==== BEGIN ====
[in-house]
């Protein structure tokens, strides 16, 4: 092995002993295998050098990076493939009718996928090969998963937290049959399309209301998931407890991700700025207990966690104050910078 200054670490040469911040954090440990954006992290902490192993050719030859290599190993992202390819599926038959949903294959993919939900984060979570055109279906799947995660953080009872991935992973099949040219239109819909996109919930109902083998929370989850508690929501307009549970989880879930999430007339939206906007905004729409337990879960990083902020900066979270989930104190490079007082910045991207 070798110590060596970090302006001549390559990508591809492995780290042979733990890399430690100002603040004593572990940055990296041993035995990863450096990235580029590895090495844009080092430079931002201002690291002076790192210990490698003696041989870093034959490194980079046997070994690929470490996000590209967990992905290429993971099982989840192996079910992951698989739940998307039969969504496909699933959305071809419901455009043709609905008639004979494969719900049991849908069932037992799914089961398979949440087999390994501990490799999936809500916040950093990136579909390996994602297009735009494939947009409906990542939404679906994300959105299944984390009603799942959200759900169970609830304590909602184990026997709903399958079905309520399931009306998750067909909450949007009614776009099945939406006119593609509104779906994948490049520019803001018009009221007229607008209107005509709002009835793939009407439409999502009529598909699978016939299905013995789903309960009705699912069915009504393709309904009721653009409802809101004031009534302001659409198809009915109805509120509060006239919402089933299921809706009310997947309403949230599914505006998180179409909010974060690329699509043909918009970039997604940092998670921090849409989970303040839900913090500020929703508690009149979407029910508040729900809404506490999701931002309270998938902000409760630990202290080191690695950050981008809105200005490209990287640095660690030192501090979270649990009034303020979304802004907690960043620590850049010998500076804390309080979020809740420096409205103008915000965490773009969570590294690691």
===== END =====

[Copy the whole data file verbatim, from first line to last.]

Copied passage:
[in-house]
């Protein structure tokens, strides 16, 4: 092995002993295998050098990076493939009718996928090969998963937290049959399309209301998931407890991700700025207990966690104050910078 200054670490040469911040954090440990954006992290902490192993050719030859290599190993992202390819599926038959949903294959993919939900984060979570055109279906799947995660953080009872991935992973099949040219239109819909996109919930109902083998929370989850508690929501307009549970989880879930999430007339939206906007905004729409337990879960990083902020900066979270989930104190490079007082910045991207 070798110590060596970090302006001549390559990508591809492995780290042979733990890399430690100002603040004593572990940055990296041993035995990863450096990235580029590895090495844009080092430079931002201002690291002076790192210990490698003696041989870093034959490194980079046997070994690929470490996000590209967990992905290429993971099982989840192996079910992951698989739940998307039969969504496909699933959305071809419901455009043709609905008639004979494969719900049991849908069932037992799914089961398979949440087999390994501990490799999936809500916040950093990136579909390996994602297009735009494939947009409906990542939404679906994300959105299944984390009603799942959200759900169970609830304590909602184990026997709903399958079905309520399931009306998750067909909450949007009614776009099945939406006119593609509104779906994948490049520019803001018009009221007229607008209107005509709002009835793939009407439409999502009529598909699978016939299905013995789903309960009705699912069915009504393709309904009721653009409802809101004031009534302001659409198809009915109805509120509060006239919402089933299921809706009310997947309403949230599914505006998180179409909010974060690329699509043909918009970039997604940092998670921090849409989970303040839900913090500020929703508690009149979407029910508040729900809404506490999701931002309270998938902000409760630990202290080191690695950050981008809105200005490209990287640095660690030192501090979270649990009034303020979304802004907690960043620590850049010998500076804390309080979020809740420096409205103008915000965490773009969570590294690691």